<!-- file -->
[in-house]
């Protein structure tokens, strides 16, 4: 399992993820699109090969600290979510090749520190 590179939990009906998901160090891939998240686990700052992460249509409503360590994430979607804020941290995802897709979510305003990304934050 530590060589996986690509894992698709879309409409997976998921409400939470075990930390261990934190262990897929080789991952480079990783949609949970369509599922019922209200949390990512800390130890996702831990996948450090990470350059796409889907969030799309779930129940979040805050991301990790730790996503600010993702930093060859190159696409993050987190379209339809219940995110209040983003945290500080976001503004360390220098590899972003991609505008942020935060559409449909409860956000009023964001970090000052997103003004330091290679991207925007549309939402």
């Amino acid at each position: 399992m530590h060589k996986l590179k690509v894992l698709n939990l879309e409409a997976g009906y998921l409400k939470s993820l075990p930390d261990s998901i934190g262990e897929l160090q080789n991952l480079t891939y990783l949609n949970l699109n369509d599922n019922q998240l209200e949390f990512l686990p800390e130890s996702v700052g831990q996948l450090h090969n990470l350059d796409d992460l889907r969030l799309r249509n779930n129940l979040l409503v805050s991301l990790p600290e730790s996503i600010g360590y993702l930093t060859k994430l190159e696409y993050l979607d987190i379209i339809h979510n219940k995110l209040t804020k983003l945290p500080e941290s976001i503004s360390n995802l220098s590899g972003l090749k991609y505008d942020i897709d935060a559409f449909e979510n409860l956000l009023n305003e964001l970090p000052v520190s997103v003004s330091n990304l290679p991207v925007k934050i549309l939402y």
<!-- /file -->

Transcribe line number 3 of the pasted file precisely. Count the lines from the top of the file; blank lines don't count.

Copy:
């Amino acid at each position: 399992m530590h060589k996986l590179k690509v894992l698709n939990l879309e409409a997976g009906y998921l409400k939470s993820l075990p930390d261990s998901i934190g262990e897929l160090q080789n991952l480079t891939y990783l949609n949970l699109n369509d599922n019922q998240l209200e949390f990512l686990p800390e130890s996702v700052g831990q996948l450090h090969n990470l350059d796409d992460l889907r969030l799309r249509n779930n129940l979040l409503v805050s991301l990790p600290e730790s996503i600010g360590y993702l930093t060859k994430l190159e696409y993050l979607d987190i379209i339809h979510n219940k995110l209040t804020k983003l945290p500080e941290s976001i503004s360390n995802l220098s590899g972003l090749k991609y505008d942020i897709d935060a559409f449909e979510n409860l956000l009023n305003e964001l970090p000052v520190s997103v003004s330091n990304l290679p991207v925007k934050i549309l939402y």